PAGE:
Well, it’s not fault of Ukrainians that some people in Donetsk decided to side with Russians.

Anonymous cheddarman February 23, 2015 5:01 PM  

they need to send in Kratman with a couple of dozen crucifixes to sort this sh^t out with the Ukranian General Staff.

Blogger Mr.MantraMan February 23, 2015 5:03 PM  

Youtube is full of video of the hulks of Ukey armor and mech, my guess is that they have poor coordination with infantry and they are forced to take their death boxes up ahead without security, too bad they have to die for the oligarchs, that has to suck.

Anonymous ZhukovG February 23, 2015 5:08 PM  

Ukraine now has an economy only a sub-Saharan African could love. The EU cannot afford to save them and neither can Russia. I don't know what Bies is smoking but he should share.

Like Titus Didius Tacitus said, the Ukrainians had the whole of their country and could have enjoyed membership in the Eurasian Trade Union, but they traded future prosperity and security for a chance to make the Republic of the Congo look good.

Anonymous Noah B. February 23, 2015 5:10 PM  

"Russians cannot forgive that people they consider their younger, less cultured brothers speaking with funny country accent don’t want to go back to Mother Russia."

And the US and EU just see Ukraine as their next meal. It's a horrible position, much like Poland in 1939.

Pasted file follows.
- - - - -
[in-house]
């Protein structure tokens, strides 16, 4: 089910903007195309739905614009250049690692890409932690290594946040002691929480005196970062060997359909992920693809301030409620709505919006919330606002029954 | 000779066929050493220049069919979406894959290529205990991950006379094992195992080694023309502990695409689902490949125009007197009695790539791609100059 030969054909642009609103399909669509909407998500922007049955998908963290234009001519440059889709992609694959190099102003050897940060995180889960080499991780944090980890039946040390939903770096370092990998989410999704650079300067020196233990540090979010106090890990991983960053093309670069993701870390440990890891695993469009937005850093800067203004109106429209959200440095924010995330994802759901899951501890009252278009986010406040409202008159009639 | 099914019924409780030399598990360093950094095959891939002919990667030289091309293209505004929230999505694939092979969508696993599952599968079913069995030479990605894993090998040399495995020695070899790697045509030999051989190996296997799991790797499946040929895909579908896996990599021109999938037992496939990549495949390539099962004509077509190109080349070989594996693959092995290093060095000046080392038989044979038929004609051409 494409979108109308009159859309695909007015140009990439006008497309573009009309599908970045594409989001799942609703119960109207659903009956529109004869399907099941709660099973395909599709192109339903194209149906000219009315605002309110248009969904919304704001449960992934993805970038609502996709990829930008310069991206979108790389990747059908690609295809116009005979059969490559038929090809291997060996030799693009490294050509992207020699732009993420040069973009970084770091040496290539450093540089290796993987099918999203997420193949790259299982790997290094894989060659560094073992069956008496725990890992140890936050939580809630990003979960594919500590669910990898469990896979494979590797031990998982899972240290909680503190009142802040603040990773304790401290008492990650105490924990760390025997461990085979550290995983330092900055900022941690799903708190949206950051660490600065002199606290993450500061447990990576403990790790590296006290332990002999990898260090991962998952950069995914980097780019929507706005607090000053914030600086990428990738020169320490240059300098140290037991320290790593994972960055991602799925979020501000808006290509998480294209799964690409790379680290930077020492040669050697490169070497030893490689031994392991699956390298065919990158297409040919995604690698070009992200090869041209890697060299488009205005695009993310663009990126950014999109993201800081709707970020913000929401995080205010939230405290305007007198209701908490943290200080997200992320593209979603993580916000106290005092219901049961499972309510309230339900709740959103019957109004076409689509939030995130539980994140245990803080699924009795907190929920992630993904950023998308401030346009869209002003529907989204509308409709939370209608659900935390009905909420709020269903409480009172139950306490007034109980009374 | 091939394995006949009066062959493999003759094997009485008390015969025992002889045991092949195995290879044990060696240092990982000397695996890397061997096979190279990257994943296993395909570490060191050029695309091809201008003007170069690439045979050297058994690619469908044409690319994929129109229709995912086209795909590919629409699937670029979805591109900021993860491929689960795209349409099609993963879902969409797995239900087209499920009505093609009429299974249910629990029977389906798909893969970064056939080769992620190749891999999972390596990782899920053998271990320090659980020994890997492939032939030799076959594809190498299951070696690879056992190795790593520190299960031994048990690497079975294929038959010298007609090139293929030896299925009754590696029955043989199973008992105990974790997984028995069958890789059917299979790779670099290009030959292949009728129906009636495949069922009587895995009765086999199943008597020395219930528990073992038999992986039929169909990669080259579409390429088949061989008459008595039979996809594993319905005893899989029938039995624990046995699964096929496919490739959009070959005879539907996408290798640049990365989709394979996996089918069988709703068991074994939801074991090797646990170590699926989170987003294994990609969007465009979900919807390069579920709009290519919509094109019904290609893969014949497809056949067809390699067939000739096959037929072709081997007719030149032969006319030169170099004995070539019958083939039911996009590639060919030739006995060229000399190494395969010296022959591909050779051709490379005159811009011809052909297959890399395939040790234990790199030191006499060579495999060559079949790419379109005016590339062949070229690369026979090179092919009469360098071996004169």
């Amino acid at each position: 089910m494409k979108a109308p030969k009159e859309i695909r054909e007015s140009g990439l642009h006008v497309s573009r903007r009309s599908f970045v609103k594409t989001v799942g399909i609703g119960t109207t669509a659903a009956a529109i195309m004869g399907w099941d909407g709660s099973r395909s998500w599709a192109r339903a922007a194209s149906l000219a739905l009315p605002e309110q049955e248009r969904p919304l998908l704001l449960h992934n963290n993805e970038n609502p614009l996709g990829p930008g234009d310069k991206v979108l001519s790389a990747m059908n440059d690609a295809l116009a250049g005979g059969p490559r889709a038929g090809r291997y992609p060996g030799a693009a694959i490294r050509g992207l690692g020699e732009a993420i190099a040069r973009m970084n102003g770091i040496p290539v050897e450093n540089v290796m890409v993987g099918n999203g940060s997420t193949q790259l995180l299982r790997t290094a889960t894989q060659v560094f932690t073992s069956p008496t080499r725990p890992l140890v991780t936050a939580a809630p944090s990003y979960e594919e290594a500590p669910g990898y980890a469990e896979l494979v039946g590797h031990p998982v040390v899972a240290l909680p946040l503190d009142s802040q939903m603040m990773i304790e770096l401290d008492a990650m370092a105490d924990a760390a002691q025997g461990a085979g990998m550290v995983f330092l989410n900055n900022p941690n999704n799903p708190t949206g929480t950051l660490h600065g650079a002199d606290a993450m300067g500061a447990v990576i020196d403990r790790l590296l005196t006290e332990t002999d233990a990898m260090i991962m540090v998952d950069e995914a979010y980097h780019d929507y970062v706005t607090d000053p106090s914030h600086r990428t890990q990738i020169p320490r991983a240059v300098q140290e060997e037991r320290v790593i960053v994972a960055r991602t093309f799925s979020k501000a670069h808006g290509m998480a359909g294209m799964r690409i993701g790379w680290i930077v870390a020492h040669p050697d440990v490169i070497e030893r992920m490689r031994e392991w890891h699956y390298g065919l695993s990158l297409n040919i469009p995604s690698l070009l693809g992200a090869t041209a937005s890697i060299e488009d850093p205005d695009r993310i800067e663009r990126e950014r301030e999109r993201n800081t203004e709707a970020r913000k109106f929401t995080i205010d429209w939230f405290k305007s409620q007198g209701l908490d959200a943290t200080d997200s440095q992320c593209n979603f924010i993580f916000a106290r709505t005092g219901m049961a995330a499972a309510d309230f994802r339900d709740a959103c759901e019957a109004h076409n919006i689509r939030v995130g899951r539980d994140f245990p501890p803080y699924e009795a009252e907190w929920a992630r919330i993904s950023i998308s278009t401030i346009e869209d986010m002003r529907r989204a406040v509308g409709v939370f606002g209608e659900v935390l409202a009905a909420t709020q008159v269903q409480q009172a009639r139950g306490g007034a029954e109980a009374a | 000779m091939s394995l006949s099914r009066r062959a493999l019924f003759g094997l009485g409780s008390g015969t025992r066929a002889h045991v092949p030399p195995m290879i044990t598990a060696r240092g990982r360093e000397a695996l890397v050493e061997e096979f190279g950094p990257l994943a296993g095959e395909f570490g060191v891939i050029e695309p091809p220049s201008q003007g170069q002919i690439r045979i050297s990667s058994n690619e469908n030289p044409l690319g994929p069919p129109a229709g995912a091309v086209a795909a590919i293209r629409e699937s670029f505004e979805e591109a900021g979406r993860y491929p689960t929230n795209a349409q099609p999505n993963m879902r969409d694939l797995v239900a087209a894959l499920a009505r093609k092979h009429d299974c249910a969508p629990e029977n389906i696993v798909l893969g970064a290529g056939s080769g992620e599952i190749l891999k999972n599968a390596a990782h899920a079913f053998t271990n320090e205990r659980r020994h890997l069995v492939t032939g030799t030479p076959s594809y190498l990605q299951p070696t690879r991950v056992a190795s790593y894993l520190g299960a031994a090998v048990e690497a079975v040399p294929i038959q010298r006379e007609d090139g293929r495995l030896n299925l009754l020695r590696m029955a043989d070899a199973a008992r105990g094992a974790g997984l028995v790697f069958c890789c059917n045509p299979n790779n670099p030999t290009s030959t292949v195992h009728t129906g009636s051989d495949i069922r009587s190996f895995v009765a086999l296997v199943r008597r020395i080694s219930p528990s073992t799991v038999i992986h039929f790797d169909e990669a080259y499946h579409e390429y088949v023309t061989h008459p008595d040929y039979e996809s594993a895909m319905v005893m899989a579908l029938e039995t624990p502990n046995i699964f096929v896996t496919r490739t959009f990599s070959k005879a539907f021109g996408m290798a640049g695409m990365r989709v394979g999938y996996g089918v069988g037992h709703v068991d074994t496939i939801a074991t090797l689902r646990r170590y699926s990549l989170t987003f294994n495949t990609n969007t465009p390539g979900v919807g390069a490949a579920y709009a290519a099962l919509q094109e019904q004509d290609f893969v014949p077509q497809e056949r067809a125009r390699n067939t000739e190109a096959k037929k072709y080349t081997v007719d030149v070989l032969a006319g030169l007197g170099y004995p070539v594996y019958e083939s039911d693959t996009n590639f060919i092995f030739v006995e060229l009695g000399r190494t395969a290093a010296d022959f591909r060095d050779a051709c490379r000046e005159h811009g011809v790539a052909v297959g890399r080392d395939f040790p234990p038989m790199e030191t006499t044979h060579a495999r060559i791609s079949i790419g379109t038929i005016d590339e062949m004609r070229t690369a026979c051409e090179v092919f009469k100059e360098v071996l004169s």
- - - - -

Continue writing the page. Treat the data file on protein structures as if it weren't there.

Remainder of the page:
Blogger Chris Gerrib February 23, 2015 5:15 PM  

It's worth remembering that the Russian military is but a shell of its Cold War self - going from over 100 divisions to 25, for example. And they still have all that old Cold War junk, and the nasty habit of relying on draftees with 12 month enlistments.

In short, there's a reason Putin's not sitting on top of a tank in downtown Kiev.

Blogger Bies Podkrakowski February 23, 2015 5:17 PM  

“Baghdad Bies!”

Here, where I live we also accuse people of being trolls. It is a popular pastime. But ours came from Moscow or are home grown traitors. However if Vox is right and time of trouble comes we may at last have a chance of decorating a few lamp posts.

I don’t deny that Russia was long preparing. But its economy simply cannot bear the weight of Putin’s policy. Not for long The prices of food are rising, Russia had to stop its expansion in Arctic, army modernization program is delayed, etc.